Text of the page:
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I would like to ask whether it is possible to develop OS X application (especially for Lion) on a Mac mini, being able to test how the performance would be on a lower speed CPU. For example: development machine is a Mac mini (Intel Core i5 dual-core at 2.3 GHz); emulated test machine similar to a MacBook Air (i5 dual-core 1.7 GHz).

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One way to accomplish this would be to test the performance in a virtual machine configured to represent a more limited processor.

Assuming you're using a Mac which came with a pre-installed OS, you'll probably need to buy an additional Mac OS license, but the virtualization can be done for free with VirtualBox, or for a moderate cost with Parallels or VMWare Fusion.

In the case of VirtualBox, when you create a virtual machine, you can adjust the amount of RAM, the number of CPUs/cores, and the Execution Cap to limit the virtual CPU to a percentage of a real CPU. I believe Parallels and Fusion offer similar functionality.

Most virtualization use cases for Mac involve running a virtualized Windows OS, so you will find a lot more information about Windows licensing with these products, but virtual Mac OS is a legitimate option, as long as you comply with Apple's licensing requirements.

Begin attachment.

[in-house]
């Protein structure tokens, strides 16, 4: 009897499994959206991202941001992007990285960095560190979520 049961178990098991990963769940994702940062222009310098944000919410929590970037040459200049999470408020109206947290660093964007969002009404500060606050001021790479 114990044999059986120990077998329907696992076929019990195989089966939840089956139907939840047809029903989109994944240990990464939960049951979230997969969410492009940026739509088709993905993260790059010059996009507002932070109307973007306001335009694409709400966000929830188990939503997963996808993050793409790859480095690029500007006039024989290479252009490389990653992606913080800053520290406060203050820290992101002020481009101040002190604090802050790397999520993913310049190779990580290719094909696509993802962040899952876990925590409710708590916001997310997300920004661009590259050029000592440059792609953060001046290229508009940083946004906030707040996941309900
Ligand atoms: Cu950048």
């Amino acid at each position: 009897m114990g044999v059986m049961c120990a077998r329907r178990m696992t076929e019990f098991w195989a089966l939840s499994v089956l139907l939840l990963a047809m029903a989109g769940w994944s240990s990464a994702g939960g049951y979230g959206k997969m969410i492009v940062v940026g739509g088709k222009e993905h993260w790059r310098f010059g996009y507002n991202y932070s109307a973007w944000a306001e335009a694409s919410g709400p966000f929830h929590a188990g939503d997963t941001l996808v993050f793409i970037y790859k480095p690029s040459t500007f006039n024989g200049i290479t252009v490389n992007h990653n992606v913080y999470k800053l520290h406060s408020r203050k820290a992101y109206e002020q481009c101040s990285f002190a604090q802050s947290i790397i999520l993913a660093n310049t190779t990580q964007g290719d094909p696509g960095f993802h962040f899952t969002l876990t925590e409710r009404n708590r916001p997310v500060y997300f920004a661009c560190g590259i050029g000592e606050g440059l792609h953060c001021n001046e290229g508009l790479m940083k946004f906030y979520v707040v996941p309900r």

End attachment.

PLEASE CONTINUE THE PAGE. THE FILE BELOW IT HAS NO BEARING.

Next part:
Apple allows virtualization of many of their operating systems as long as the hardware platform used is an Apple one, but the specific details vary depending on the operating system version and how you got it.

For example, if you buy a Mac with Yosemite pre-installed, you don't get virtualization rights for that OS, but if you get your Yosemite license from the App Store, you are granted the right to run two additional virtual instances of Yosemite on your Mac, as long as it's for "personal" or "development" use.

Because there are different rules for different versions, the best way to ensure you're complying with Apple's legal requirements for virtualization would be to contact Apple directly and explain your requirements.

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Could you add some information about buying an additional Mac OS license ? –  Jash Jacob Dec 4 at 2:02
    
I added more info on licensing, but that's getting kind of far afield from the original point, which was that virtualization is a way to achieve the goal. Explaining licensing for virtualization is a complicated subject with legal implications. –  barbecue Dec 5 at 19:59
    
+1 for the extra info –  Jash Jacob Dec 12 at 2:19

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